2-21 JM Column

Published 12:00 am Friday, May 14, 2004

So we’ve come to this? Put enough money on the table and maybe you’ll get the right person. Swing a big enough carrot, and hope for a herd of horses.

We’re not talking about George Steinbrenner, either. We’re talking about the five members of the Demopolis City Council.

The council agreed Thursday to hike the salary of the next mayor from $18,000 to $30,000. Austin Caldwell — who has held the position for 18 years and made an annual salary of $9,600 for 14 of those years — won’t seek re-election this August.

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So why the pay hike? Here’s the council’s reasoning:

In the exact words of council members and citizens alike, “We don’t know how lucky we’ve had it with Austin Caldwell as our mayor.”

Caldwell is one of those people who lives within his means. What are those means? Well, it’s really none of our business. But for lack of a better phrase, money apparently doesn’t rank at the top of Caldwell’s concerns.

Because of that, he’s been able to work 60 hour weeks for the past 18 years serving our city as mayor. He’s also ready to play a little more golf and take care of his dear wife, which means we need to find ourselves a new mayor.

Which brings us back to the reason for the mayoral pay raise. Council members have watched Caldwell do an immaculate job of running this city for as many terms as they’ve been in office. They know he’s not a part-time mayor — as the current salary indicates — and they desperately want someone who will match Caldwell’s vigor for the job.

Most people don’t have the financial security Caldwell has. So if there were a person out there who wanted to run for mayor, the thought would fade about as fast as that $1,500 monthly stipend.

Thomas Moore began the discussion Thursday when he engaged other council members with the idea of raising the mayor’s salary. Moore suggested the pay increase to $40,000 a year. Willard Williams suggested $45,000. Ronnie O’Neal really didn’t care, while Mike Baker and Woody Collins pulled out the butchers knife and cut the growing carrot back a bit.

Moore’s point in raising the salary was this: You eliminate about 98 percent of the public from seeking office when you offer a salary of $18,000 for what amounts to a full-time job. Old Sam down at the factory can’t pull the moonlight shift, take a shower, and then meet the governor at the airport for a four-hour cruise through town. Nope, the only way Sam could serve as mayor would be to quit the factory job and survive on $1,500 a month before taxes.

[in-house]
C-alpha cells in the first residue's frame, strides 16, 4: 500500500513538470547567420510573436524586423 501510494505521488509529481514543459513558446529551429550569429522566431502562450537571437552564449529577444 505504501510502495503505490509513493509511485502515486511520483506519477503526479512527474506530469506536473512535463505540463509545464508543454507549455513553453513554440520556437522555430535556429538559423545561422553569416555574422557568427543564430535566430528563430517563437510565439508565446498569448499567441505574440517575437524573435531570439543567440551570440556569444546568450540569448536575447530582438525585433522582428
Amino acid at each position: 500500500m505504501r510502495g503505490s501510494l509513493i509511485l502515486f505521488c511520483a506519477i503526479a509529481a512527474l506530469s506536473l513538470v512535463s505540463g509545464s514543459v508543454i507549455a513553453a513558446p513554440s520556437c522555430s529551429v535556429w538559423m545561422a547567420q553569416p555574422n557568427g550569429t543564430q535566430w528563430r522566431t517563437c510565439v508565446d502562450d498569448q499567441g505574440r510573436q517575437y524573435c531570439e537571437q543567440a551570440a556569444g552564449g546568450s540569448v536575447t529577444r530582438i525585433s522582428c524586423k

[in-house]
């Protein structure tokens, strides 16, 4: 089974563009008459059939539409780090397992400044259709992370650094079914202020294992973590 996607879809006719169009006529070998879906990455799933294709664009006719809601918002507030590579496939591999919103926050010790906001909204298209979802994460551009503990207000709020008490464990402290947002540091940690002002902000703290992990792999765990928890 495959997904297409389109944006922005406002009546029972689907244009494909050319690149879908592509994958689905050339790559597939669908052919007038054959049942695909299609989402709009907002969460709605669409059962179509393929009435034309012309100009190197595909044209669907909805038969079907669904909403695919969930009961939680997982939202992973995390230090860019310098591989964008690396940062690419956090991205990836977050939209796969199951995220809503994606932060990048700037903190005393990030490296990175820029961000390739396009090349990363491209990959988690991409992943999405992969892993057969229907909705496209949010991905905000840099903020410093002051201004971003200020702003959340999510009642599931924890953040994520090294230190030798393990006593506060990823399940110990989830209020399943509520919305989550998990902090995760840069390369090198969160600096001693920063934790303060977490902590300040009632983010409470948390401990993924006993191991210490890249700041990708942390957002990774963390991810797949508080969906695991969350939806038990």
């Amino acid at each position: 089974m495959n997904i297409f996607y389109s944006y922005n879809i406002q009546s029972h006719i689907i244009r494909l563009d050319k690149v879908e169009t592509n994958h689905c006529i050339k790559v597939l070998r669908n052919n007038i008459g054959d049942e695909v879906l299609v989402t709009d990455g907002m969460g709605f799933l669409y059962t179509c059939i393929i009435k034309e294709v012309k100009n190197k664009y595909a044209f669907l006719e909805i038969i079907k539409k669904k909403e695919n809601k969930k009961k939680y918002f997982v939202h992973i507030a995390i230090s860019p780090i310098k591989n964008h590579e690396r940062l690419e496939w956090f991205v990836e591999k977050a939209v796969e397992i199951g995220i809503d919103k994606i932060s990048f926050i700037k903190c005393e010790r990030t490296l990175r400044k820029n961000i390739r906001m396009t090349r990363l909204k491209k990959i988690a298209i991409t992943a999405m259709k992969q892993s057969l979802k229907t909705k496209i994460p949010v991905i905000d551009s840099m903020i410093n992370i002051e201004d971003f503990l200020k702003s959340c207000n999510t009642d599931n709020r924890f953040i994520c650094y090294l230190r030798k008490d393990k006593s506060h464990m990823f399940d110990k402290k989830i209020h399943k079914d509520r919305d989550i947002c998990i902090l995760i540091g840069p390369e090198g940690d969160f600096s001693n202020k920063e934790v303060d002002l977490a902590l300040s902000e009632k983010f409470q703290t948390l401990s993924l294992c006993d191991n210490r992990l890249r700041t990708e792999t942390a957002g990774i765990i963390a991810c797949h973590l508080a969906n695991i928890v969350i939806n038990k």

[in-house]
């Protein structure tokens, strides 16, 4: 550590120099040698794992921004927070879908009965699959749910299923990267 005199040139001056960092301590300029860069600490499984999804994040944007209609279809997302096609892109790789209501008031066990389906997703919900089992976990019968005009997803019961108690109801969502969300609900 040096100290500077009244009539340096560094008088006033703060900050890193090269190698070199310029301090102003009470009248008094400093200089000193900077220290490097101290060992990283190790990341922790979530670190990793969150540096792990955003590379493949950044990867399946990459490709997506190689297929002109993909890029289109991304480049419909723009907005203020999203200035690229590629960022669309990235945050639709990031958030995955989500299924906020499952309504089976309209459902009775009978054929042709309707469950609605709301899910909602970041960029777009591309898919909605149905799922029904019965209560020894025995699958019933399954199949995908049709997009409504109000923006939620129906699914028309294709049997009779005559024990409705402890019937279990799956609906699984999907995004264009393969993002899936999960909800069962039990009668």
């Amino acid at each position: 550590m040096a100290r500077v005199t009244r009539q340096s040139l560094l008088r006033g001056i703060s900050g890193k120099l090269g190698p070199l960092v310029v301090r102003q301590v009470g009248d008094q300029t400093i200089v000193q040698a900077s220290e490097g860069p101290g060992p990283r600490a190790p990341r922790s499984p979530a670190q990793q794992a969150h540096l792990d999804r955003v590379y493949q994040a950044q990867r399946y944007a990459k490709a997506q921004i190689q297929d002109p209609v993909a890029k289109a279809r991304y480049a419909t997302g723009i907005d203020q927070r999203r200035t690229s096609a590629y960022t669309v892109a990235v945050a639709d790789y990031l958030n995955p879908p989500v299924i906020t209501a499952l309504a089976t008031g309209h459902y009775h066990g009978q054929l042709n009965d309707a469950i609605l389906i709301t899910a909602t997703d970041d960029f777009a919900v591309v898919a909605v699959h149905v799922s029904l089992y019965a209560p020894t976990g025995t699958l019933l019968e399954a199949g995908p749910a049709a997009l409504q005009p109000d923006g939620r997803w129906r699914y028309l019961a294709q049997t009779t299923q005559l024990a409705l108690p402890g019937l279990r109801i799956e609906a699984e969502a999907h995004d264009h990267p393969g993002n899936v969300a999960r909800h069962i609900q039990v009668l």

Moore wasn’t taking a shot at Mike Grayson — the only candidate to announce for mayor so far. Instead, Moore felt an increase in pay would lead to an increase in candidates — a necessity for stimulating campaigns and good government.

All other council members agreed, not out of spite for Grayson, but out of realization that $18 grand limits the candidate field to the city’s elite population.

I happen to agree with Moore on this one. I know Mike Grayson, and I like the guy. But back when Grayson and I first talked about his intentions to run for mayor, I threw out the name of a possible opponent who has since been named head of our city’s Chamber of Commerce.

Grayson’s comments were blunt. They were dead on, too.

“Steel sharpens steel,” he said.

A candidate who runs unopposed doesn’t have to face the bright lights of an election. That candidate doesn’t have to tell us too much about his or her plans for the city. But throw in a political opponent and you’re forced to enunciate your thoughts and spend a little more of your money.

Suppose there were four other candidates running against Grayson, and suppose Grayson still won. In the process of the campaign, Grayson would only become a better mayor. We’d have something to hold him to, and he’d have promises and ideas to fulfill.

With that line of thinking, the Demopolis City Council did the right thing. They raised the pay scale with the hopes of raising the candidate pool.

So here’s my only question: Why’d you stop at $30,000? Would any person making more than $30,000 resign to run for mayor?

There are some who would — with the emphasis on “very few.” The tasks of the job far exceed the pay. And if $18,000 narrows the field of candidates to the “elite,” then $30,000 narrows the field to the “elite” and the lower-middle class. Anyone who makes between $30,000 and $100,000 won’t run for mayor; thus you’ve eliminated the majority of our citizens.

If you want a full-time mayor who administers an “industry” of nearly 100 employees (which the city has), then pay the mayor what a CEO would make. If you want a mayor who will donate his time for the good of the city, pay him $5,000 and hire a city manager.

Here’s what I think: We don’t know how good we’ve had it with Austin Caldwell at the helms.